May 2014: Versatile Press Tooling
- Bandsaw Blunders – How they Cut Blade Life
- Move Past Your ERP Fears – It is No Longer What You Think
- Wavelength Dependency in High Power Laser Cutting
- How Automated Plasma Cutting Grew Up
- FAST, FLEXIBLE & FRIENDLY - Developing a Cost Efficient Tooling Package for Today’s Job Shop
- Focus on Payback, Return on Investment When Seeking Welding Equipment Acquisition
When we sat down to write this article we set out to identify a handful of sawing mistakes, and we came up with almost 60. And for each problem, there are as many as ten causes. Mistakes are common and predictable, but they’re also preventable; with the economy recovering and factories coming back to life, this is no time for slip-ups. So let’s sink our teeth into the top five sawing mistakes that waste material, time and destroy blades.
Saws are very much like the people who use them; they don’t react well to heat, shock, abrasion, stress or tension. Here are some tips and advice to extend blade life, make better cuts and improve productivity.
For a lot of small manufacturers, including fabricators like you, the idea of enterprise resource planning or “ERP” is scary. Even understanding what the word “resource” refers to could be intimidating – after all, it could mean a million different things. Some of you may be more familiar with ERP but see it as a technology that’s meant only for larger companies. And you’re right, traditionally ERP solutions were designed primarily for large manufacturers and required extensive customization, which often leads to a very high price tag. You believe that ERP solutions are too complex, expensive and difficult to deploy. In other words, ERP is something very much out of the question for you. But now the competitive landscape is shifting and you’re being told you must embrace ERP and other technology to survive – to improve your bottom lines and to improve customer satisfaction. So, what do you do?
Laser cutting and welding have been around for more than 30 years. Within those three decades there has never been a greater variety of high power laser types and wavelengths to choose from than there is today. There are many considerations when choosing the right laser for any given application. However, one of the most fundamental questions that must be asked and answered is “what type of laser is best suited for the application?”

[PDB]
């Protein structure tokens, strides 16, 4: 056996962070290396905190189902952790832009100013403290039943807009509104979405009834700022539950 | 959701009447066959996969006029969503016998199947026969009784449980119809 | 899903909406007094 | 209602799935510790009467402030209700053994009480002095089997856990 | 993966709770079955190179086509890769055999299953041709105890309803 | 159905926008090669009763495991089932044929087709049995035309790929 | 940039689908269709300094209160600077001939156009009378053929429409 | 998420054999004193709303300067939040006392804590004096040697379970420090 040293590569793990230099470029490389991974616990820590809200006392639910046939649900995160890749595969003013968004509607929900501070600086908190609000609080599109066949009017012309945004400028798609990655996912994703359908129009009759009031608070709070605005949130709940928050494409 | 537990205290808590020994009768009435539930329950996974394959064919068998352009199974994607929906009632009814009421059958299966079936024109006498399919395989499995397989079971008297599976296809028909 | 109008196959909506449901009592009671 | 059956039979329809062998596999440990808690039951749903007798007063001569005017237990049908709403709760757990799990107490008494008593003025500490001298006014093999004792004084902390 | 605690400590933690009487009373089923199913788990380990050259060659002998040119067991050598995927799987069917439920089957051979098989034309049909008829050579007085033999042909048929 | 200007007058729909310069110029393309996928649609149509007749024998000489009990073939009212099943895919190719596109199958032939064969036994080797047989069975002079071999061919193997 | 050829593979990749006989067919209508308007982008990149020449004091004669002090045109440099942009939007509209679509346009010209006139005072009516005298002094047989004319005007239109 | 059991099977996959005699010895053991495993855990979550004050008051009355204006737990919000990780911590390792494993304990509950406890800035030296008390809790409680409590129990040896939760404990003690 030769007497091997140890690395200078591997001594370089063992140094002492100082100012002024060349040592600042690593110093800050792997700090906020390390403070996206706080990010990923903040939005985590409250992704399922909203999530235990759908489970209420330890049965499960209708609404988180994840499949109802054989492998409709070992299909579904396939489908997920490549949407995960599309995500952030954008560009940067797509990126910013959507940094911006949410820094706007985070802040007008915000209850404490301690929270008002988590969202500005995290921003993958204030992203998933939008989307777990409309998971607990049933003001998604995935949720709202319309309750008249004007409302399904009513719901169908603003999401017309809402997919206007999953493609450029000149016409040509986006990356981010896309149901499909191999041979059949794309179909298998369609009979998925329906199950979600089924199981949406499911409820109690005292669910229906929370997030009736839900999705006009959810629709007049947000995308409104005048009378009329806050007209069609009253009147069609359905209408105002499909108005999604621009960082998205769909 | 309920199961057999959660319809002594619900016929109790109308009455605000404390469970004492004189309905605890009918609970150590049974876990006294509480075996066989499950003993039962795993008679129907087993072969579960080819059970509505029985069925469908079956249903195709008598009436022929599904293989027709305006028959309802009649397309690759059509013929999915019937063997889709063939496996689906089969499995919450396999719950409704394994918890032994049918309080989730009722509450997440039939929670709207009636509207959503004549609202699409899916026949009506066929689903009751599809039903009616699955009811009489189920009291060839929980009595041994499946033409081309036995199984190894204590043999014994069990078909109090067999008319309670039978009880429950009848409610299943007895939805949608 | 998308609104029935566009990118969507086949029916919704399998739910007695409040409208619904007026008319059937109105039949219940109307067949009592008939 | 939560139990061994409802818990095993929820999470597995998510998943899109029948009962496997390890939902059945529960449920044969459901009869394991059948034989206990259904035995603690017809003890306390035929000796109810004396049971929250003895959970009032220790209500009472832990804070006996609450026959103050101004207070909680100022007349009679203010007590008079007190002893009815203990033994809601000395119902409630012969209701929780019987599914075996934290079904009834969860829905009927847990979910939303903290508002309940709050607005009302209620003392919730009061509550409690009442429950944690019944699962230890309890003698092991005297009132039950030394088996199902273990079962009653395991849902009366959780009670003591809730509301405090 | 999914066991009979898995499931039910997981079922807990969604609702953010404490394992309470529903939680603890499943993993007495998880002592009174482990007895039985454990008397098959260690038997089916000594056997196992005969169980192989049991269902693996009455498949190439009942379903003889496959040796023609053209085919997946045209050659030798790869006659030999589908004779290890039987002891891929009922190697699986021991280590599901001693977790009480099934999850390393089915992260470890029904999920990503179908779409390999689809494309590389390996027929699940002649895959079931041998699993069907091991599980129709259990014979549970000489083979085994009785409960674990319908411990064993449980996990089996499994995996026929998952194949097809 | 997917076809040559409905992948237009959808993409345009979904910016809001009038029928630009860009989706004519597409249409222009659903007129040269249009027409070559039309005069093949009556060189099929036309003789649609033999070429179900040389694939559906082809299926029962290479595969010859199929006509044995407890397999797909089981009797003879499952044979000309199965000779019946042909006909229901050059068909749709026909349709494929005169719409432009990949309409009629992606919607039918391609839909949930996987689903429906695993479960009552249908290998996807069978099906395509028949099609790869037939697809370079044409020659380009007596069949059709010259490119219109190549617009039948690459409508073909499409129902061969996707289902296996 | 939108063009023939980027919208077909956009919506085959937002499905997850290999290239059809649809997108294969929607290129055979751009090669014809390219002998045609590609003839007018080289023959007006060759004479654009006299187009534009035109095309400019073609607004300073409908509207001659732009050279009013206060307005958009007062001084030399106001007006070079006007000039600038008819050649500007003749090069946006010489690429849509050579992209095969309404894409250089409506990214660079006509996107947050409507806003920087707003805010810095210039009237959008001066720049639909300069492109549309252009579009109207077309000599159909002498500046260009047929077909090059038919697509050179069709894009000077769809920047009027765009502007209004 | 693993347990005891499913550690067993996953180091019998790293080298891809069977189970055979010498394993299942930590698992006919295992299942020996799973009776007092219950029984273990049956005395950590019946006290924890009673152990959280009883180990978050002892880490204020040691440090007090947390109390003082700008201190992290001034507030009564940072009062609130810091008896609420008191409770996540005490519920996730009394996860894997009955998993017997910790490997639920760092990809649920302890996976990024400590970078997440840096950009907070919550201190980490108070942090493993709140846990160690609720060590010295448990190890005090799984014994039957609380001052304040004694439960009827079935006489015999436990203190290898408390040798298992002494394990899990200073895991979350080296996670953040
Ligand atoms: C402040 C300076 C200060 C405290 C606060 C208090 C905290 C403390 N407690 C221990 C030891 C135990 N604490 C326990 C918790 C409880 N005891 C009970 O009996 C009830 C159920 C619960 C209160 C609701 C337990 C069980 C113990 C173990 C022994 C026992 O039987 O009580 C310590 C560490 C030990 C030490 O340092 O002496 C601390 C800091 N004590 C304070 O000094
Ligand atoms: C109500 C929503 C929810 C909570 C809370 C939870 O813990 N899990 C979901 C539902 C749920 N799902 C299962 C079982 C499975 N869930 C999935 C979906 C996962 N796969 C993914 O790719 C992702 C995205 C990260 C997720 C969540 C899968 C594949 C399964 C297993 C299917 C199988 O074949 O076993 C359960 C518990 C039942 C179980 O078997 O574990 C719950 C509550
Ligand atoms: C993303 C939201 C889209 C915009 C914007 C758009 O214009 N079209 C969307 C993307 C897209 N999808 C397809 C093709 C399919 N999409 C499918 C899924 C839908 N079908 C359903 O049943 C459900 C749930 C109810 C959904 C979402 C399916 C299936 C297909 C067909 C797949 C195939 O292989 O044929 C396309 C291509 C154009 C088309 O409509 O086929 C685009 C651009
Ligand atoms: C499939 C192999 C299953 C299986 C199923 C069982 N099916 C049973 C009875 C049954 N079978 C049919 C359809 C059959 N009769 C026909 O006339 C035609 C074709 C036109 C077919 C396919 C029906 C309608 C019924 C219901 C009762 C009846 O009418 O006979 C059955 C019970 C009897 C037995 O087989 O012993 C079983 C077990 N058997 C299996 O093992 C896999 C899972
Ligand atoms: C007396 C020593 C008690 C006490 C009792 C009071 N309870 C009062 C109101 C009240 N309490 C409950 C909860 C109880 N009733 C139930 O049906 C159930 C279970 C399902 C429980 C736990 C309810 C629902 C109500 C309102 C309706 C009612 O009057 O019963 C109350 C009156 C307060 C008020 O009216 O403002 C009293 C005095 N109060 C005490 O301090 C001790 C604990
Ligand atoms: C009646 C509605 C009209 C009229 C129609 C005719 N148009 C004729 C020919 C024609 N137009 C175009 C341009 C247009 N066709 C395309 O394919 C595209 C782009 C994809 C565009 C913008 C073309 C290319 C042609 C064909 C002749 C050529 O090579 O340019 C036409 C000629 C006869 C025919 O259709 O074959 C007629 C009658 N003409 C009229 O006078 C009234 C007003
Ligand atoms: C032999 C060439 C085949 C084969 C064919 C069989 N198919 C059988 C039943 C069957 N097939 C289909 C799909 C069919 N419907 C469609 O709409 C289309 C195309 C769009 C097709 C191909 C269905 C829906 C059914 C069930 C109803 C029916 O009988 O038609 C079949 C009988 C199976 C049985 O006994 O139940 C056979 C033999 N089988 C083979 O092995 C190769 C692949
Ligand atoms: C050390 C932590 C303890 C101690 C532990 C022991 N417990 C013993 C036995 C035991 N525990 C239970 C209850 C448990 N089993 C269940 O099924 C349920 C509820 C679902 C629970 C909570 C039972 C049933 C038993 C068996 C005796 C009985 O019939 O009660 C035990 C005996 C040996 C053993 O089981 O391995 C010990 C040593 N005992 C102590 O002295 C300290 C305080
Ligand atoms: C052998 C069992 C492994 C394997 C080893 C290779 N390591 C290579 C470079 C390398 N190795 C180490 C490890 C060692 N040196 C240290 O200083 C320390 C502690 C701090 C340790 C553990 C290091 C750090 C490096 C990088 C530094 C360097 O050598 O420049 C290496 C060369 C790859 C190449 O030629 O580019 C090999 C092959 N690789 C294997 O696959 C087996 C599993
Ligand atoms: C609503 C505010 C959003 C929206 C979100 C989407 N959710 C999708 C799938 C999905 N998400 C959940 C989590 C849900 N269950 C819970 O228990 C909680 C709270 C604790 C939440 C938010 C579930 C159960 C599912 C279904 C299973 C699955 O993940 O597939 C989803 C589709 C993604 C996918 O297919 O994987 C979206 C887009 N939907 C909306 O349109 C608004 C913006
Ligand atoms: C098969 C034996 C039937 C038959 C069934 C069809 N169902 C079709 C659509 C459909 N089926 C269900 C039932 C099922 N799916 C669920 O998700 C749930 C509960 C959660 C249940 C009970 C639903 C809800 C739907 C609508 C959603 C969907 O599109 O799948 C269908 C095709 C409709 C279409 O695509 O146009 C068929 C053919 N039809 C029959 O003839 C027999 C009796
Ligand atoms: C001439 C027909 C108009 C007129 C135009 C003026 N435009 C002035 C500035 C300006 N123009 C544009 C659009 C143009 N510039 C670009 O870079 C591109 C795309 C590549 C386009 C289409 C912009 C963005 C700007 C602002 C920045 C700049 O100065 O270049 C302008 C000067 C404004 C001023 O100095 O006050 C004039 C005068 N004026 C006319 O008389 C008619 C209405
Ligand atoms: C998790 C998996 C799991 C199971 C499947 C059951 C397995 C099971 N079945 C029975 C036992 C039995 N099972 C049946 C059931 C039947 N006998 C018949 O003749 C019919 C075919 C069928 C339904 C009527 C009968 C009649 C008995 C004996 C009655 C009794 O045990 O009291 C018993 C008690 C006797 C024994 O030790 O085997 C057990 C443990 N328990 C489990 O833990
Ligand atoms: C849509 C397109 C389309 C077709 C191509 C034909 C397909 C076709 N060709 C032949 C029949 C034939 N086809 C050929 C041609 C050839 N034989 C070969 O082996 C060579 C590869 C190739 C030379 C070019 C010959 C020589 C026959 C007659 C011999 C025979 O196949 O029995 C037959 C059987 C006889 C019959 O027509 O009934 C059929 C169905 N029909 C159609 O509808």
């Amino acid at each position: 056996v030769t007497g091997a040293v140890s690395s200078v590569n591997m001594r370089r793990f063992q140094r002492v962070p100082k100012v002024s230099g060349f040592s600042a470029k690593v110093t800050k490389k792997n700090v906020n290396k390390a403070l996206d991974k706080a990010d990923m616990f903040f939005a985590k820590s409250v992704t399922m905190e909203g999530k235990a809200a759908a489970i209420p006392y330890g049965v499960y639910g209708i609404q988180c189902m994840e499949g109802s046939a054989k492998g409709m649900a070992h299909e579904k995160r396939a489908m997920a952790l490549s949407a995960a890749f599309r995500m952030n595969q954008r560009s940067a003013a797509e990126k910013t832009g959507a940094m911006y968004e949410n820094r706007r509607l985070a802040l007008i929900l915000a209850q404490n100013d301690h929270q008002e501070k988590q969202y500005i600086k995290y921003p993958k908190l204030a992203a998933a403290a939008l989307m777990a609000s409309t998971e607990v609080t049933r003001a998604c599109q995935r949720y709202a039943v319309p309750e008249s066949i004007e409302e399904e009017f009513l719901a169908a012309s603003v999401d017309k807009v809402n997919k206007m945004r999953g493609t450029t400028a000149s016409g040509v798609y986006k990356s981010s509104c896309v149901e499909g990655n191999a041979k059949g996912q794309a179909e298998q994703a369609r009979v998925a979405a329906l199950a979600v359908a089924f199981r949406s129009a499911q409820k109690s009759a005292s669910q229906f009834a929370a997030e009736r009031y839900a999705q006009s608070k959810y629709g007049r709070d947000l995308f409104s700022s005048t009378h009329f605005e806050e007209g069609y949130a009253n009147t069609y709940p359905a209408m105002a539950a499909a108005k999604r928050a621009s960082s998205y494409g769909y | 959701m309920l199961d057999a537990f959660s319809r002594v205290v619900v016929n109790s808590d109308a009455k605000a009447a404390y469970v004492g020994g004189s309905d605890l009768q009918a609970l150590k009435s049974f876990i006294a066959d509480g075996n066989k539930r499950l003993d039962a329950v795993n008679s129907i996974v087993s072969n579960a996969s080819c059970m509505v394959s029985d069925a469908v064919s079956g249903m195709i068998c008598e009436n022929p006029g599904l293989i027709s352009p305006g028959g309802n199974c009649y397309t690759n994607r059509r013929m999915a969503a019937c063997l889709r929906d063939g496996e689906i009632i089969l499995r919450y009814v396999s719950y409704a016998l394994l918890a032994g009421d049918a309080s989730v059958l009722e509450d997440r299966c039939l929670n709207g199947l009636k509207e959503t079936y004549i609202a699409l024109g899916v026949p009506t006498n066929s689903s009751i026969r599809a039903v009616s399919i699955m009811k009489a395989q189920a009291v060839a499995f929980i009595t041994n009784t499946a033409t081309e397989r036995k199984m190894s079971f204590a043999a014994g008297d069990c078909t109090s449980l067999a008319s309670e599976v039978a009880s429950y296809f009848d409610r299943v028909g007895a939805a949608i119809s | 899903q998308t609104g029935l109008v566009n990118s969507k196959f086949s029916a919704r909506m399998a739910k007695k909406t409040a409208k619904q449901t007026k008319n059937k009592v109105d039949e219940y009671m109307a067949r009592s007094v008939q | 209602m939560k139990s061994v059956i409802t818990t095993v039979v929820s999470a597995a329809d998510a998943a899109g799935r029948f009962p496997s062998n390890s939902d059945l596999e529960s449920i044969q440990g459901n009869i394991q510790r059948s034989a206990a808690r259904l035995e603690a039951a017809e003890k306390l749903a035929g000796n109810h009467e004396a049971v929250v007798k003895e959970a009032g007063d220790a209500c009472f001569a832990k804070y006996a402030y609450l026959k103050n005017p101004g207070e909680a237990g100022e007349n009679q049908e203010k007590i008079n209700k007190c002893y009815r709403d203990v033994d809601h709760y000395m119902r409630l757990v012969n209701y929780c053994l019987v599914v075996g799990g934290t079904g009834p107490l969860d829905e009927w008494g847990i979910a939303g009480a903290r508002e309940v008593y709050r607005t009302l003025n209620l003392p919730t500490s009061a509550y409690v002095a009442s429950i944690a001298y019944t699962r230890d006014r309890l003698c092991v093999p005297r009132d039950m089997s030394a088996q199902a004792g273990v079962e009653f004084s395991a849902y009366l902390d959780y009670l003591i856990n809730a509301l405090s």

Manufacturers and users alike are realizing what, in retrospect, may seem obvious – there is no such thing as a universal laser. This article will examine the application fields of high power, high brightness 10.6 and 1 micron laser 3D cutting, and will provide general guidelines for selecting the laser that is best suited for each application. Processing speed and edge quality serve as the key criteria.
Plasma cutting made rapid advances over a period of 20 years or so (see FAB Shop Feb. 2014, “The Entrepreneur Who Believed in Plasma”), but it hasn’t been an easy road. The systems we have today, which produce accurate cuts with low distortion and cleaner edges, are the hard-won product of technical development and plain hard work.
Trial-and-error methods and repeated adjustments were typical for plasma in the early days. However, even with the system properly adjusted and optimized, the low cutting speeds and heat produced in the plasma creation process allowed the metal to distort and warp. The solution for this problem was to liquid cool the steel, one method being a water table that allows the operator to submerge the steel. And there are also torches capable of cutting under water.
Purchasing a new press brake can be a pretty daunting task. You’ll have a lot of important decisions to make regarding such things as the length of the machine, the tonnage capacity, the distance between the side frames, the open height and the stroke length. And after you’ve finally selected the press brake that you want, you’ll have to decide which tooling system you’re going to use in your new machine.
Of course, the last thing that you’re going to want to do is to spend a small fortune on a long list of punches and dies. And you shouldn’t have to. So, how can you get tooling for your new machine that provides maximum accuracy, is fast to set up, is flexible in meeting the majority of your needs, provides high quality parts that consistently meet and exceed your customers’ expectations and is friendly to your budget?
Continuous improvement efforts, including lean manufacturing, Six Sigma and 5S, are ways for manufacturing and high-volume fabrication operations to become (and remain) profitable and competitive. Welding systems featuring digital control technologies can help. Digital control technologies can increase welding throughput and quality, reduce costs for inspection and rework, lower cycle times and even help overcome a shortage of qualified welding personnel. When business projects compete for the same pool of capital investment dollars, however, it can be a challenge for welding engineers, welding production supervisors or operations managers to make their requests for new welding equipment stand out from other requests. It’s helpful to learn the “financial language” of the people responsible for making purchasing decisions. Doing so makes it easier to convey the benefits that welding technology upgrades can provide for the welding operation and the entire manufacturing process. A good first step is to establish a baseline to measure improvement before moving to the capital approval process. That baseline helps show the potential performance improvement possible with digital welding technologies.